23 Cottage Industry Plan, Phase III, Year 3-5 Start mass production of fiber for pulp and paper, Beta Carotene and protein Prepare experimentation and processing of the 95% water extract for various products Continued R&D (Blend with other aquatic weeds and waste products of other currently used crops like corn, sugar cane and pineapple) Purchase of other additional equipment and supplies Establish learning center for higher education in Water Hyacinth technology Continue feasibility and environmental impact studies on other potential third world locations for processing facilities (Group of 7 Member Nations)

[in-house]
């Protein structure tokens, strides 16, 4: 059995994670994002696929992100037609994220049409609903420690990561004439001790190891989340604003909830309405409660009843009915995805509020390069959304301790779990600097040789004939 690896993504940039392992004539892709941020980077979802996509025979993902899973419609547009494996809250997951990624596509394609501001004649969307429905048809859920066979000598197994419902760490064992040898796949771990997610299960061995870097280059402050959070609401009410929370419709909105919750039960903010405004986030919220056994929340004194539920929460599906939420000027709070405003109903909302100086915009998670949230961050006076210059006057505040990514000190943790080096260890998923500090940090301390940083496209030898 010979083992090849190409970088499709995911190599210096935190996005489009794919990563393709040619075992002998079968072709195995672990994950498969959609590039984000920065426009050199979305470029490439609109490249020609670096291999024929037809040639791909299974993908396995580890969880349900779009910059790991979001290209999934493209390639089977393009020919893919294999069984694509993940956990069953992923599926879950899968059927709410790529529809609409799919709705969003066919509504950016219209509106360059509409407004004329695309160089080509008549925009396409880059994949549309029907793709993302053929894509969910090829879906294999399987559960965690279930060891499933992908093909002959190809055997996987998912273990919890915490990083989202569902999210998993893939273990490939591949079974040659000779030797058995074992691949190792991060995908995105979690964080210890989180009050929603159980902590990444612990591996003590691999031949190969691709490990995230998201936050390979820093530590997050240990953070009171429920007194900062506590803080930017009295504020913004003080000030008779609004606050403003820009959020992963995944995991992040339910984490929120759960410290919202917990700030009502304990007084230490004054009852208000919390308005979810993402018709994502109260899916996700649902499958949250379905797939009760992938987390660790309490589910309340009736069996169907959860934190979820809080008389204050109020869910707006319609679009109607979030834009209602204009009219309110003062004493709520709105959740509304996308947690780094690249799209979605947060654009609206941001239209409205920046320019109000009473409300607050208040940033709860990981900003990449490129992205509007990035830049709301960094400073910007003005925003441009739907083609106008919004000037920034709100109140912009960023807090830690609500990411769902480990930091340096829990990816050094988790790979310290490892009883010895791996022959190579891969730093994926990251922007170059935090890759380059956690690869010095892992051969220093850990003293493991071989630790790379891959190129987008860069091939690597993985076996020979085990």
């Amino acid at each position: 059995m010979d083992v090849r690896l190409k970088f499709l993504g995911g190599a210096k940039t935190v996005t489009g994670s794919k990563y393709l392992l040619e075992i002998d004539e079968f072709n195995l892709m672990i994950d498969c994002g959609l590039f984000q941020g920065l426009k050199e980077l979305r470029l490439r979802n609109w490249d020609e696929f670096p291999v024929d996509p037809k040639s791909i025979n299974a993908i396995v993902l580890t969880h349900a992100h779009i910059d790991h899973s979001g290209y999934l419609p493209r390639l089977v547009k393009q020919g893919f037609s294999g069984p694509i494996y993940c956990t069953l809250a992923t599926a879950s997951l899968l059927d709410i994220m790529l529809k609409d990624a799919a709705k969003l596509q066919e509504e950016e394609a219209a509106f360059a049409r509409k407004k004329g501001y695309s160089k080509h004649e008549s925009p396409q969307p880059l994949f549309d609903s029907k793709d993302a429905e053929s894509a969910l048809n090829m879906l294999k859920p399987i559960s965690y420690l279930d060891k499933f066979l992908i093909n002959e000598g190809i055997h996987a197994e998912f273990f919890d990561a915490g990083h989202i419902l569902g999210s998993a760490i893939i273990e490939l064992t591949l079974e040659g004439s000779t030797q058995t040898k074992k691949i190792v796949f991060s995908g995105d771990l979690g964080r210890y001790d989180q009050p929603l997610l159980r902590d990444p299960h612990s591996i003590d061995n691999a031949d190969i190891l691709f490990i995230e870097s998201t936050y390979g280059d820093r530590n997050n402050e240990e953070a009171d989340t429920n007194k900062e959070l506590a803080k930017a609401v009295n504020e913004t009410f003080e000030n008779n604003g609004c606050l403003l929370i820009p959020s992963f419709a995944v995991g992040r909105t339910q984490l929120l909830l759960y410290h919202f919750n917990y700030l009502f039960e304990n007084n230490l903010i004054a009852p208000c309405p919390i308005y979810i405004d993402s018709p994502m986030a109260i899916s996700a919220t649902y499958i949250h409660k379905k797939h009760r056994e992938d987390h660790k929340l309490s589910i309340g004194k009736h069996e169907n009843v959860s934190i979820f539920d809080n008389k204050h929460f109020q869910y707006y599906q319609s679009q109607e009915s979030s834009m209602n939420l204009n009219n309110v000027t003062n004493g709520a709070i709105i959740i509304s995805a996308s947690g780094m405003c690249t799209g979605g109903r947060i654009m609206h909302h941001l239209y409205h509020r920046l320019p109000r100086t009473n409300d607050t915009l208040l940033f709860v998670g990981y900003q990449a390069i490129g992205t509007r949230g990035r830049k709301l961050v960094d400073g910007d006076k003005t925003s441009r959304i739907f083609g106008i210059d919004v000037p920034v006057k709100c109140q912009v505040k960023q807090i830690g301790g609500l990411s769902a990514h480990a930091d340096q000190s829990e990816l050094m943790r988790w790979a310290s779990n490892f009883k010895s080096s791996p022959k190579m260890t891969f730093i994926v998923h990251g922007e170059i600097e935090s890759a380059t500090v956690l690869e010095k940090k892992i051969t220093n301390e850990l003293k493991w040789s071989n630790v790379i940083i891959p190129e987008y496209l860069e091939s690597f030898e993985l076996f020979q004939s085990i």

24 Cottage Industry, Facilities
25 Cottage Industry, Facilities
26 Cottage Industry, Facilities
27 First Draft of Conceptual Project Plan for 1st Major Industrial Facility
28 First Draft of Conceptual Project Plan for 1st Major Industrial Facility, Continued
29 Section 3: Resumes and Financial Information 3.1Principal Executive Staff Michael Elley, President and Chief Executive Officer Craig A. Stevens, Executive Vice President, Chief of Operations and General Manager Jeff Smith, Executive Vice President and Chief Business Officer Tholow Chan, Chief Financial Officer 3.2 Primary Consultants, Management and Process Godofredo G. Monsod, Jr., Ph.D. Jerry Westbrook, Ph.D, PE 3.3Cost and Budget Plan